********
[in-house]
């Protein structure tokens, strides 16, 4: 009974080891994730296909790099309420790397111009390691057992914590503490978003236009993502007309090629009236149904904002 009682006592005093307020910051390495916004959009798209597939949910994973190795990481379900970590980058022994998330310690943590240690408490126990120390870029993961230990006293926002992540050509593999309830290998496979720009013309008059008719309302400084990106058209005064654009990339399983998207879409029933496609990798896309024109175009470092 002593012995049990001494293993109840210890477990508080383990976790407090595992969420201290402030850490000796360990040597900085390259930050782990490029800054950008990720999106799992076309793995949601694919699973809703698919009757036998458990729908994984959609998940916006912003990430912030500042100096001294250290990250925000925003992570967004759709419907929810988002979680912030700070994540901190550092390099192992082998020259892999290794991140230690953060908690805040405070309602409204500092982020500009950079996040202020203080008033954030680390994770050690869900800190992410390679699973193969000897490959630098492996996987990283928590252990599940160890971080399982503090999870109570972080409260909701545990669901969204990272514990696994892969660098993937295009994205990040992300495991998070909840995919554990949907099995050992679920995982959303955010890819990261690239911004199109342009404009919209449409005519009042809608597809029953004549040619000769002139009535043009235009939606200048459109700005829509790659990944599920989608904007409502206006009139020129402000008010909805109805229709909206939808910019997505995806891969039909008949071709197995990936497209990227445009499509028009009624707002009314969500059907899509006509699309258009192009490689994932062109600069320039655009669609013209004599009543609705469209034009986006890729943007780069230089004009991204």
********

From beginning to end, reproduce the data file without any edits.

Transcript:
[in-house]
């Protein structure tokens, strides 16, 4: 009974080891994730296909790099309420790397111009390691057992914590503490978003236009993502007309090629009236149904904002 009682006592005093307020910051390495916004959009798209597939949910994973190795990481379900970590980058022994998330310690943590240690408490126990120390870029993961230990006293926002992540050509593999309830290998496979720009013309008059008719309302400084990106058209005064654009990339399983998207879409029933496609990798896309024109175009470092 002593012995049990001494293993109840210890477990508080383990976790407090595992969420201290402030850490000796360990040597900085390259930050782990490029800054950008990720999106799992076309793995949601694919699973809703698919009757036998458990729908994984959609998940916006912003990430912030500042100096001294250290990250925000925003992570967004759709419907929810988002979680912030700070994540901190550092390099192992082998020259892999290794991140230690953060908690805040405070309602409204500092982020500009950079996040202020203080008033954030680390994770050690869900800190992410390679699973193969000897490959630098492996996987990283928590252990599940160890971080399982503090999870109570972080409260909701545990669901969204990272514990696994892969660098993937295009994205990040992300495991998070909840995919554990949907099995050992679920995982959303955010890819990261690239911004199109342009404009919209449409005519009042809608597809029953004549040619000769002139009535043009235009939606200048459109700005829509790659990944599920989608904007409502206006009139020129402000008010909805109805229709909206939808910019997505995806891969039909008949071709197995990936497209990227445009499509028009009624707002009314969500059907899509006509699309258009192009490689994932062109600069320039655009669609013209004599009543609705469209034009986006890729943007780069230089004009991204």